Members of the flexible packaging value chain are voicing concern at tensions in the polymer market which have been going on for some time, according to a new report from industry body Flexible Packaging Europe (FPE).
It is FPE’s view that deliveries of relevant polymers to the industry continue to be unpredictable in terms of volumes and time of delivery, therefore jeopardizing many production plans. As a result, the group says that converters are seriously affected as they have difficulties in supplying finished products to meet their customers’ order requirements.
In particular, the food and beverage sectors rely on the safe supply of packaging materials to meet the continuous high demand of retailers and ultimately end-consumers.
According to FPE, the concentration of ‘force majeure’ declarations or ‘maintenance’ announcements by the leading polymer manufacturers in Europe has created sudden and significant shortages along with unjustified price increases in the supply chain by the polymer manufacturers.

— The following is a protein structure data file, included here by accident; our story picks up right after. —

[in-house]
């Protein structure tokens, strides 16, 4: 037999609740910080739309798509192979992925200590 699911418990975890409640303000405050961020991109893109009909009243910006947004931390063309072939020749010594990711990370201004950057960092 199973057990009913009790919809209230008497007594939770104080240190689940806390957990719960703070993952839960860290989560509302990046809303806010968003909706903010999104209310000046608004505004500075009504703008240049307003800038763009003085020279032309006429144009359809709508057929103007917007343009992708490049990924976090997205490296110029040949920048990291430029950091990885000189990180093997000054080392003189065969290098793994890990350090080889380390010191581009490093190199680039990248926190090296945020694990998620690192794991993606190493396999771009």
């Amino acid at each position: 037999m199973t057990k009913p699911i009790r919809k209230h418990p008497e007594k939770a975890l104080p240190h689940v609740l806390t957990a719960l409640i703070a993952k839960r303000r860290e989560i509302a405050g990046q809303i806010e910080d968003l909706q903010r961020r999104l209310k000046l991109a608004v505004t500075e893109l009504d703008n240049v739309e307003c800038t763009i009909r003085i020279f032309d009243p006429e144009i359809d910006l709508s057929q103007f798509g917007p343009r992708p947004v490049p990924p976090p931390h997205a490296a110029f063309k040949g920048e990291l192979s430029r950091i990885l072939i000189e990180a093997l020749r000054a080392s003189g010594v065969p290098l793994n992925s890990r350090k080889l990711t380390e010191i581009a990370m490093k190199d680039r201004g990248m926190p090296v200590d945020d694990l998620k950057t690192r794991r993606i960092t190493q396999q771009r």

Events of recent weeks have reportedly shown that the situation is likely to continue for some months, if not worsen further.
Guido Aufdemkamp, FPE’s executive director, commented on the ongoing situation: “The polymer industry should not take the end-consumer hostage during these difficult times of the coronavirus pandemic in which the entire population is so dependent on the safe and stable supply of food and hygienic products as well as medical and pharmaceutical goods. We call on the polymer industry to do their utmost in terms of cooperating with their customers to solve this unfortunate situation.”
In Europe, almost 50% of Fast-Moving Consumer Goods (FMCG), excluding beverages, are packed with flexible packaging. Examples include all kinds of packaged foods, pet food, personal and household care products.
Almost two-thirds of the materials used for flexible packaging are plastics. FPE claims that the ongoing unstable supply, combined with the pressure from legislators and consumers in terms of sustainability, increases attempts for material substitution.